Embracing this idea doesn’t happen by socializing a deck. HR becoming an innovation center that not only supports, but also models new ways of working requires learning new capabilities. Successfully executing a mission-based approach means knowing how to spot organizational challenges (ones either long-ignored or ballooning into problems), pull together people with specific expertise, design experiments, gather data, and integrate a team’s findings so a whole system can learn. In other words, we’re describing learning how to curate an Ocean’s Eleven-worthy crew.

At first glance, mission-based teaming is about, well, teaming — but mission-based teaming at scale is how an organization challenges and changes default ways of working in service of both meeting the market and its own needs. All organizations are made up of teams, and all teams are a microcosm of how an organization operates writ large. A mission-based team (or MBT) is a safe way to test out radically different ways of working while also delivering vital strategic work.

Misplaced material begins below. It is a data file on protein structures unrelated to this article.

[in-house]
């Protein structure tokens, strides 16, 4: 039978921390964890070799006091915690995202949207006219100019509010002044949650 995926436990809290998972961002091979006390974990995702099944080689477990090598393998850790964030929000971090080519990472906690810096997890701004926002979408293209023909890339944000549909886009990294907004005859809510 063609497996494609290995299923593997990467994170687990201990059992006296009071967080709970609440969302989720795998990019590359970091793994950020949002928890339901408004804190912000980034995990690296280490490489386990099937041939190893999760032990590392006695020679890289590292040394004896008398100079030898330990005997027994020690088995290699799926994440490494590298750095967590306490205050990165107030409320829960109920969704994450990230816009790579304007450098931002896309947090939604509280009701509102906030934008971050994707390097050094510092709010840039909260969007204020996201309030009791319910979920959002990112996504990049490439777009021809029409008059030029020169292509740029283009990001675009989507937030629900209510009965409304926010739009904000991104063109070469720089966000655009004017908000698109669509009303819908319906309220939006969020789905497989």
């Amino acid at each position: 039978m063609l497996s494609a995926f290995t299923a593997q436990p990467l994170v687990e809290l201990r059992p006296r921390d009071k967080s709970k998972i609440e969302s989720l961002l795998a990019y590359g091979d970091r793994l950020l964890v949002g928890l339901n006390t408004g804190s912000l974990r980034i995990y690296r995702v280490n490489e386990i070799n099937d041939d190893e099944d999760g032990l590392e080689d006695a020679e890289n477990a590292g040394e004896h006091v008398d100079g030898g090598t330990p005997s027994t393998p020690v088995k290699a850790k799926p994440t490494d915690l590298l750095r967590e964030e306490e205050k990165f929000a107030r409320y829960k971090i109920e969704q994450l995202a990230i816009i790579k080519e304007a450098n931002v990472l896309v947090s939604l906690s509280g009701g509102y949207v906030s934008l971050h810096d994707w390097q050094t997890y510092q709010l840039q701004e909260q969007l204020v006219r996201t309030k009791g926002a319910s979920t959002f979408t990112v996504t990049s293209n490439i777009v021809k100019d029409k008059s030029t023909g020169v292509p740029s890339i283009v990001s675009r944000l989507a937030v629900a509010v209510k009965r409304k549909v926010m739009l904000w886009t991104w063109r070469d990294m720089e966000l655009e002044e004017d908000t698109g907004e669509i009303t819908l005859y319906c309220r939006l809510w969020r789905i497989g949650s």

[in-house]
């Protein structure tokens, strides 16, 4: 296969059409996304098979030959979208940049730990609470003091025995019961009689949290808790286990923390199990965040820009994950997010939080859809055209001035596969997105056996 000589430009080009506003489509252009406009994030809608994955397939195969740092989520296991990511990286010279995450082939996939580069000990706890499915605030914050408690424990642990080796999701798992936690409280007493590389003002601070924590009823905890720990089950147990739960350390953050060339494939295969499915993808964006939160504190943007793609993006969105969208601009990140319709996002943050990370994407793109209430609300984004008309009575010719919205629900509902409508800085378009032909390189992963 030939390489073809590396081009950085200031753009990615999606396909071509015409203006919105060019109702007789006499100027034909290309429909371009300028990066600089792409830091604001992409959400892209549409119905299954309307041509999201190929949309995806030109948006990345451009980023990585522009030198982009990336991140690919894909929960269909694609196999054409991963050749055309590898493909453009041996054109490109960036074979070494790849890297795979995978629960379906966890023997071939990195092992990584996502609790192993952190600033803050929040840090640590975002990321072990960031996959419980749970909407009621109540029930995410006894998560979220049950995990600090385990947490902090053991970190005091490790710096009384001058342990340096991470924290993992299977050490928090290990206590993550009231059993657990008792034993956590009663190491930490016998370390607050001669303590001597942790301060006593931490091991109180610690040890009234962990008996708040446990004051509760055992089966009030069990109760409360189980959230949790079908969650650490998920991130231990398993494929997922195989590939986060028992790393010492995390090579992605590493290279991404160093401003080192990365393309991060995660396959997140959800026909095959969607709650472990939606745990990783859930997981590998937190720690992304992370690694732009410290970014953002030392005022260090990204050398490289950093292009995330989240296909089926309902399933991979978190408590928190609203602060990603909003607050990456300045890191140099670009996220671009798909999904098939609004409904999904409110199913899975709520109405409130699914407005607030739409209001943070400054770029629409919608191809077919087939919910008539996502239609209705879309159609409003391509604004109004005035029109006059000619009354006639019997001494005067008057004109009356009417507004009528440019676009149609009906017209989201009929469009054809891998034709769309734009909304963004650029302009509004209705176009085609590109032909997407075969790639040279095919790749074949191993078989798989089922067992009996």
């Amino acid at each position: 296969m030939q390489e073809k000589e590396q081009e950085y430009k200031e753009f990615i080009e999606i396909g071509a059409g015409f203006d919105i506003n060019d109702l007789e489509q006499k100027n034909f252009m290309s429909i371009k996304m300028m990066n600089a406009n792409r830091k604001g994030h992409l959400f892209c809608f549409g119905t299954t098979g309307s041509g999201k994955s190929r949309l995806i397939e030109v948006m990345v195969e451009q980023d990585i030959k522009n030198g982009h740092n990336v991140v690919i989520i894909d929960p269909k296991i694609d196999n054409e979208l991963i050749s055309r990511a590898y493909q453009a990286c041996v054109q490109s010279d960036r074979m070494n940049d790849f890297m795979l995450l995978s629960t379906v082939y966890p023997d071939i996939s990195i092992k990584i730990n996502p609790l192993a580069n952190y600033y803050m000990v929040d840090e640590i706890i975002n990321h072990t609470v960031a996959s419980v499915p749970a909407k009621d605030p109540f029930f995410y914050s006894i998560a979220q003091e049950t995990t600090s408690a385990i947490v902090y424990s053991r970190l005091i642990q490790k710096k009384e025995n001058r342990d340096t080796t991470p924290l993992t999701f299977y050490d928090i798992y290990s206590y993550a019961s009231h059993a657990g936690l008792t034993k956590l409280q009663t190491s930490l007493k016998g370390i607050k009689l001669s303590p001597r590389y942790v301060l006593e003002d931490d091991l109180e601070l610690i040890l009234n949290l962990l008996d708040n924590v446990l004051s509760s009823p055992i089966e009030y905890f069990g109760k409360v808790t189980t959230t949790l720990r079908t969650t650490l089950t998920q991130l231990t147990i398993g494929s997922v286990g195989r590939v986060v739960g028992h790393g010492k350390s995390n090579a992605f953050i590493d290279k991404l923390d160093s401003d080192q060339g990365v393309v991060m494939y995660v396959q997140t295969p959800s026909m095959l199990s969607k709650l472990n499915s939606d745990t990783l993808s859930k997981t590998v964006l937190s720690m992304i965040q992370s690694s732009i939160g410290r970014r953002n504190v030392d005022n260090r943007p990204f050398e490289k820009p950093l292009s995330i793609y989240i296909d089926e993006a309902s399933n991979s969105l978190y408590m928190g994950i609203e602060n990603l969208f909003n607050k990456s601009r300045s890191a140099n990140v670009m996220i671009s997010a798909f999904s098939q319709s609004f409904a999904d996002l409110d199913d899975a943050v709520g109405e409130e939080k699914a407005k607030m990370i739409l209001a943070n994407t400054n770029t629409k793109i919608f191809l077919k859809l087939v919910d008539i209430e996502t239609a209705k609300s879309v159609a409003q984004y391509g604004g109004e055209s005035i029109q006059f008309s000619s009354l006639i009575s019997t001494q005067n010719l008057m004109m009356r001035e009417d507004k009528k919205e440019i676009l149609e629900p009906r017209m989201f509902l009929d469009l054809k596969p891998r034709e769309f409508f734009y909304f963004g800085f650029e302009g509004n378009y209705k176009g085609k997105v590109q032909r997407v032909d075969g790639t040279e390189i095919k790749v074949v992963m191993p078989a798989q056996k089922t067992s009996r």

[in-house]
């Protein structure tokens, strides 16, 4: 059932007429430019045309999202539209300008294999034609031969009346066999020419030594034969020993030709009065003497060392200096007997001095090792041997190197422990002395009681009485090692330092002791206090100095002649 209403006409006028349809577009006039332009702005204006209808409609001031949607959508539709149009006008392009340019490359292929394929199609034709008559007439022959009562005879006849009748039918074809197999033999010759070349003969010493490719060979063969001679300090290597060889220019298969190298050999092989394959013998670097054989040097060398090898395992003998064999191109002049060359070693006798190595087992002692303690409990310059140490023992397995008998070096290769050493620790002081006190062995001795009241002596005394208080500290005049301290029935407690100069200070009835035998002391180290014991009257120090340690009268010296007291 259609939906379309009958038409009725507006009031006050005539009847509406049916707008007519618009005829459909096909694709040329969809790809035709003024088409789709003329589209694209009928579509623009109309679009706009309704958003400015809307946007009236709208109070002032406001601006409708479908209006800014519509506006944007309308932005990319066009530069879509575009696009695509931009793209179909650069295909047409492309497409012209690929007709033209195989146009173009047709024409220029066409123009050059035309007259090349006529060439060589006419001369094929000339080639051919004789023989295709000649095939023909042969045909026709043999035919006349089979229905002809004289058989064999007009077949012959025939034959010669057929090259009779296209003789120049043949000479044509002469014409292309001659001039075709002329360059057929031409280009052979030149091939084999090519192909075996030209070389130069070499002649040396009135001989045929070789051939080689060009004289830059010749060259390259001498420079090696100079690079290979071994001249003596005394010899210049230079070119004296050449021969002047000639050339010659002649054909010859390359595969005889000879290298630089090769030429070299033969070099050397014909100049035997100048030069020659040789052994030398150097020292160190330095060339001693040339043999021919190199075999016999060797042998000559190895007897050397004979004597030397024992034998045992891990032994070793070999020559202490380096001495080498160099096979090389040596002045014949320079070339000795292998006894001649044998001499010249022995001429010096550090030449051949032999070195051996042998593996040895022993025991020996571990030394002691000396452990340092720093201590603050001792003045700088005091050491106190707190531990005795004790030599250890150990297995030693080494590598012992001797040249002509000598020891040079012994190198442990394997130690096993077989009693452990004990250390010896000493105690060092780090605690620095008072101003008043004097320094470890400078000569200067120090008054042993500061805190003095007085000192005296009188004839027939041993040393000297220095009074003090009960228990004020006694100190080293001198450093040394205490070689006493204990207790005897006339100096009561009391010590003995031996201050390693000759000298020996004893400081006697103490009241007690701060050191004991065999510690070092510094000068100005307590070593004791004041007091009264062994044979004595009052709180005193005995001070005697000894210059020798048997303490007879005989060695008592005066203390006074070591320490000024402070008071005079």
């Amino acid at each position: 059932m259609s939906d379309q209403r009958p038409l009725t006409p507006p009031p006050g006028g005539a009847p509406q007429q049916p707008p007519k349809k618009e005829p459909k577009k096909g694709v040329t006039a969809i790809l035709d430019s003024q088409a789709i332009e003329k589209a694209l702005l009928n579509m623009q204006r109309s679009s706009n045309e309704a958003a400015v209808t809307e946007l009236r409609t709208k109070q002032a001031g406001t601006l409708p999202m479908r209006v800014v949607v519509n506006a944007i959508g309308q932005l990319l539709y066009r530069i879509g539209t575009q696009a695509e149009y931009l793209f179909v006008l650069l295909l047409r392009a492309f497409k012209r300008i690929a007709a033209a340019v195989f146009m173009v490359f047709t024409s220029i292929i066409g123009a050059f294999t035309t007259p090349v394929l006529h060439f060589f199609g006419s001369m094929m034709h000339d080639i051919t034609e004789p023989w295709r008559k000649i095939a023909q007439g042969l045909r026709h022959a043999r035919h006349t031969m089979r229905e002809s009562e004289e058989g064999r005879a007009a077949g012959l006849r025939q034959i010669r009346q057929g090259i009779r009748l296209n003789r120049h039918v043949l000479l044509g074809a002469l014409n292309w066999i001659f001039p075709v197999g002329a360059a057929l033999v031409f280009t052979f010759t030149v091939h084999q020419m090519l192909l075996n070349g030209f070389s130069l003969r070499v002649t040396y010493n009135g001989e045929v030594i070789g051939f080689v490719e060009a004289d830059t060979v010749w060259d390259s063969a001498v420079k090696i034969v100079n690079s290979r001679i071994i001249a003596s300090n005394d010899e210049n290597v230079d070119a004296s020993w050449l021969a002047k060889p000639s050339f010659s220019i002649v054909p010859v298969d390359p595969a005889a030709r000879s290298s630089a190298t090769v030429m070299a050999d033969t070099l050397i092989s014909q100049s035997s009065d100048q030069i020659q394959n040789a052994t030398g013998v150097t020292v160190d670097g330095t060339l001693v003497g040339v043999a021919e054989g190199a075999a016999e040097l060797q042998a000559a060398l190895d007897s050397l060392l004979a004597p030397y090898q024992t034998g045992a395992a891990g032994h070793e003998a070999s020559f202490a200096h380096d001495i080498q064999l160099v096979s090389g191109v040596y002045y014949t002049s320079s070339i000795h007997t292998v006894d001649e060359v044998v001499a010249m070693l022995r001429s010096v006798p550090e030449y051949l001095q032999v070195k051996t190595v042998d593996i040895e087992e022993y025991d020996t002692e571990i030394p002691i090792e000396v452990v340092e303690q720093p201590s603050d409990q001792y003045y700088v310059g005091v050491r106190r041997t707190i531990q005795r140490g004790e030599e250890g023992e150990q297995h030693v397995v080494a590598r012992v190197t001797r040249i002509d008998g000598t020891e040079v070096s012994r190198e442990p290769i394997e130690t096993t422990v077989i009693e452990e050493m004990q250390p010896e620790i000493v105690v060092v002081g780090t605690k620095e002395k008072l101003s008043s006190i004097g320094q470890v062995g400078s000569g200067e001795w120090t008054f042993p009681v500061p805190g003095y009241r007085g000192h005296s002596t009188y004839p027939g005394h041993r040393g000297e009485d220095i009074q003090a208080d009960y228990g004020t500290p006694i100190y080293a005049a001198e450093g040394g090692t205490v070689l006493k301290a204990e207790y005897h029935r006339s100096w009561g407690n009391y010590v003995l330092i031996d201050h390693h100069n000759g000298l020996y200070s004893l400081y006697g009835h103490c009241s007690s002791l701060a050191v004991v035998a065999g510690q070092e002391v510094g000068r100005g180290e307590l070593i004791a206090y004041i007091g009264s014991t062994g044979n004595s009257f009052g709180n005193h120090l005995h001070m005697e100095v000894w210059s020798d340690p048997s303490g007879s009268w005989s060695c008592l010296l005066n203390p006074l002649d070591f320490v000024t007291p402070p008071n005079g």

“What Hollywood calls movies, we call missions. And the ‘studio’ best positioned to steer mission-based teams is HR.”

That’s why learning the how of mission-based teaming sits at the heart of our maturity model. This tectonic shift nudges HR pros to simultaneously level up skills while delivering undeniable value to internal clients.

But what do missions look like in real life? What persistent challenges can HR lead an organization to overcome by deploying mission-based teams? Here’s how to start.

Bringing Missions to Life